Proposed changes to wills in B.C. draw support — and concern — about electronic documents
Remote signatures, online witnesses could become permanent
When Vancouverite Jerrid Grimm's mother passed away in March 2017, he wasn't prepared for the mountain of tasks that would come within hours of her death.
Luckily, his mother had planned for all of those details, leaving Grimm and his sisters to grieve her loss without that added stress.
"She had done an amazing job of having a will prepared," Grimm said. "I just realized what a gift that was."
The process made Grimm, 40, realize the importance of leaving behind a will for his wife and two young children. But the prospect of lawyers and paperwork meant it would be another two years before he would do so.
It wasn't until Grimm found a way to create a will online that he finally got around to preparing one last fall. He used Willful, an online service. In 20 minutes, he was done. And it only cost him about $100.
Estimates vary, but surveys suggest only about 55 per cent of British Columbians have a will. Each year, the province encourages people to prepare one.
The COVID-19 pandemic has prompted a rush of British Columbians to plan their estates and assign power of attorney, and some experts hope recently proposed legislative changes to allow people to do so electronically will extend that trend.
Last month, the province proposed permanent changes to the Wills, Estates and Succession Act that would allow people to witness wills remotely through the use of technology like Zoom or FaceTime instead of in person. These measures have been available since March, when temporary changes were put in place because COVID-19.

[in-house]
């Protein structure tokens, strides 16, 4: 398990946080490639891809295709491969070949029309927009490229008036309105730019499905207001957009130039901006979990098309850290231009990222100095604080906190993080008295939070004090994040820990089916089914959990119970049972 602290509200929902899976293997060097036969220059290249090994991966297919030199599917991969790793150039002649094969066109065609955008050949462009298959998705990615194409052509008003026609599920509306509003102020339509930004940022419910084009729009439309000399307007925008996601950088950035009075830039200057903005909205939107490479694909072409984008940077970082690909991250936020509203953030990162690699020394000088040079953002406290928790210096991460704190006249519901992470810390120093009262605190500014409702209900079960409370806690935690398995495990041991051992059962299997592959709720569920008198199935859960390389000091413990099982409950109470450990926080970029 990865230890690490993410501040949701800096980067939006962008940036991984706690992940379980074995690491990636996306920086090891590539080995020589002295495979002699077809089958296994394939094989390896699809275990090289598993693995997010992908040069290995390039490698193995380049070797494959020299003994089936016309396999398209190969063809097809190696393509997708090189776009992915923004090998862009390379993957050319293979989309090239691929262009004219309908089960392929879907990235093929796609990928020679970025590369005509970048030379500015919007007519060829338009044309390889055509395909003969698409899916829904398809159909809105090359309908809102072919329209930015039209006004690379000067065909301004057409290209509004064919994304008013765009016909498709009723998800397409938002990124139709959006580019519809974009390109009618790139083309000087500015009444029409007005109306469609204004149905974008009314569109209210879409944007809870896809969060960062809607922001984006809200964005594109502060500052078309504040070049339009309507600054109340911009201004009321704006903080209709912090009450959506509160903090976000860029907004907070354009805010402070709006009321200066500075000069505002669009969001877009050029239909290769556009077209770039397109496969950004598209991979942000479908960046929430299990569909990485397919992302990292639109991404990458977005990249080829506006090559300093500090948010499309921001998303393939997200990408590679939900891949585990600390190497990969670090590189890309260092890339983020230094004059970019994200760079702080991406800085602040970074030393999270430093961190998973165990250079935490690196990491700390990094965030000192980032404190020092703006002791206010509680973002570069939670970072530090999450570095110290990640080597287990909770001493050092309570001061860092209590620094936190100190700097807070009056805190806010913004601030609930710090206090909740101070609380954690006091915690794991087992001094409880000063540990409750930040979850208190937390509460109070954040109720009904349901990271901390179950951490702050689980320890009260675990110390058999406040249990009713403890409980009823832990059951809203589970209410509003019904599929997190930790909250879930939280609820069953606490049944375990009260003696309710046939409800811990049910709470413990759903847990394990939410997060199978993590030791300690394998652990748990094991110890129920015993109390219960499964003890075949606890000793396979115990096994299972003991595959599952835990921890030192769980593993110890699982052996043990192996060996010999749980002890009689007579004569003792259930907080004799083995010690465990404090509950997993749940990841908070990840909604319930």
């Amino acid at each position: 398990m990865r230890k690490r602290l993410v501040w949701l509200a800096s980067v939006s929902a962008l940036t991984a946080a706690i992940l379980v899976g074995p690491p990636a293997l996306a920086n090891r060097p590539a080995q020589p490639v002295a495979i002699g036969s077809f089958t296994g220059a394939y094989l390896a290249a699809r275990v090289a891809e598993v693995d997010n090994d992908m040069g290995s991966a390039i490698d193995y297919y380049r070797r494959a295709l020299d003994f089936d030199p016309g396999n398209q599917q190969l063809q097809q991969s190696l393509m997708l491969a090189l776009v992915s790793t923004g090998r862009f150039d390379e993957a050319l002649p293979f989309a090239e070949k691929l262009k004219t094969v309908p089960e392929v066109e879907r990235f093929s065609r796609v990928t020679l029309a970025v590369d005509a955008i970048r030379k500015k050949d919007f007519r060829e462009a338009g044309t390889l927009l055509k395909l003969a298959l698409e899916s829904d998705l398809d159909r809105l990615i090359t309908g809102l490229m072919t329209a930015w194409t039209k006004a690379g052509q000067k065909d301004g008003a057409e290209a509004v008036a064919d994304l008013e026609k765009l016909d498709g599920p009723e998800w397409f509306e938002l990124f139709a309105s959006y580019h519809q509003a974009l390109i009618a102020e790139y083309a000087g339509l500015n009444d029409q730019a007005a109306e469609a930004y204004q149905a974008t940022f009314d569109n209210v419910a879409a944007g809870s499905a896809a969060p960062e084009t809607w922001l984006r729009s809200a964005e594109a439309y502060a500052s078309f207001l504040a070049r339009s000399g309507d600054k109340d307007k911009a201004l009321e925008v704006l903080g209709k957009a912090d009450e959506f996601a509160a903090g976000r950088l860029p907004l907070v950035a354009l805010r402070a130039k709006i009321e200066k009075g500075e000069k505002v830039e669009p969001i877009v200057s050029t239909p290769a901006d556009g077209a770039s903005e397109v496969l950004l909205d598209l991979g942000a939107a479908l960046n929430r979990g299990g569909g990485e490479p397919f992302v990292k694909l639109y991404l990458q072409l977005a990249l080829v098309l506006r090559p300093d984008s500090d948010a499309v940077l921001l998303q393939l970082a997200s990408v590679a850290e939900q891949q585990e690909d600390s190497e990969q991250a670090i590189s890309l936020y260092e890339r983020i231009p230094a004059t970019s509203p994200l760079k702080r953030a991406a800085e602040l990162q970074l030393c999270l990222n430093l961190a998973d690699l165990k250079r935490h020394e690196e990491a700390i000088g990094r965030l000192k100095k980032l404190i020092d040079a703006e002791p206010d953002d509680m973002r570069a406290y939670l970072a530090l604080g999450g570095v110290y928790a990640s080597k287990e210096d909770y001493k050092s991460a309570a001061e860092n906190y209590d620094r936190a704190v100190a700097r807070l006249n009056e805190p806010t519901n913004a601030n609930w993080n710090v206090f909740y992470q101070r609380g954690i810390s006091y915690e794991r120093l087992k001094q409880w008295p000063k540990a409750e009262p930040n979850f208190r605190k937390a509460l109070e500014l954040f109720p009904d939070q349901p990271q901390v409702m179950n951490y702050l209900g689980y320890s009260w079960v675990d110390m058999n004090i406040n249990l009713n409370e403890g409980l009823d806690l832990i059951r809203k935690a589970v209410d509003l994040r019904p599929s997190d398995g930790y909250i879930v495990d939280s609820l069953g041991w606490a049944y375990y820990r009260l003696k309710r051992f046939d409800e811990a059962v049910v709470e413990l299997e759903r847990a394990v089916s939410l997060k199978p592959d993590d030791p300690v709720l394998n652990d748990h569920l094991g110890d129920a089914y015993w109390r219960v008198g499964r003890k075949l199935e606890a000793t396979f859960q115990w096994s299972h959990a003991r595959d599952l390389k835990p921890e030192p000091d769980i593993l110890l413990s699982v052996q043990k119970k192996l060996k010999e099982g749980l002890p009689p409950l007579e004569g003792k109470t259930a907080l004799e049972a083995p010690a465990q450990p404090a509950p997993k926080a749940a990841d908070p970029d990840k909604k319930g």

The proposed legislative changes would also allow British Columbians to create and sign their will electronically.
'Technology is here to make things easier'
Erin Bury, co-founder of Toronto-based Wilful, says allowing people to create and file important documents digitally is a big step toward streamlining the task of making a will.
Bury says demand for Willful has increased by up to 600 per cent since the pandemic began.
"I really believe that technology is here to make things easier for people, to make them more accessible and affordable," she said.
"For a long time it's been inaccessible, inconvenient and unaffordable to get your will done."
But some critics point to potential problems that come with digitization.
Risk of litigation
John Mayr, executive director for the Society of Notaries Public of British Columbia, says since the pandemic began notaries have noticed about a 50 per cent increase in demand for end-of-life legal documents like wills and power of attorney.
Mayr says he welcomes the proposed legislation to increase digitization, although he worries that it could open the door to "all kinds of interesting litigation in the future."
"As the regulator I would strongly advise people to talk to a lawyer or talk to a notary," he said.
Mayr says some of his concerns include undue influence over an elderly parent or friend, fraud and questions around which version of a will or power of attorney is the most valid or recent.
He suggests people consult with a lawyer or notary for advice on how to properly store or file important documents so they're protected and their validity isn't questioned.
Seeking professional help
But Willful's Bury says keeping lawyers out of the equation for wills can save people a lot of time and money.
"There is no requirement that says a lawyer has to draft your will," she said.
Bury notes that, just like filing taxes, there are some more complicated cases where professional help is warranted — including wills involving foreign investments, trusts or a disinherited family member.
Services like Willful are adequate for most people, she says, most of the time.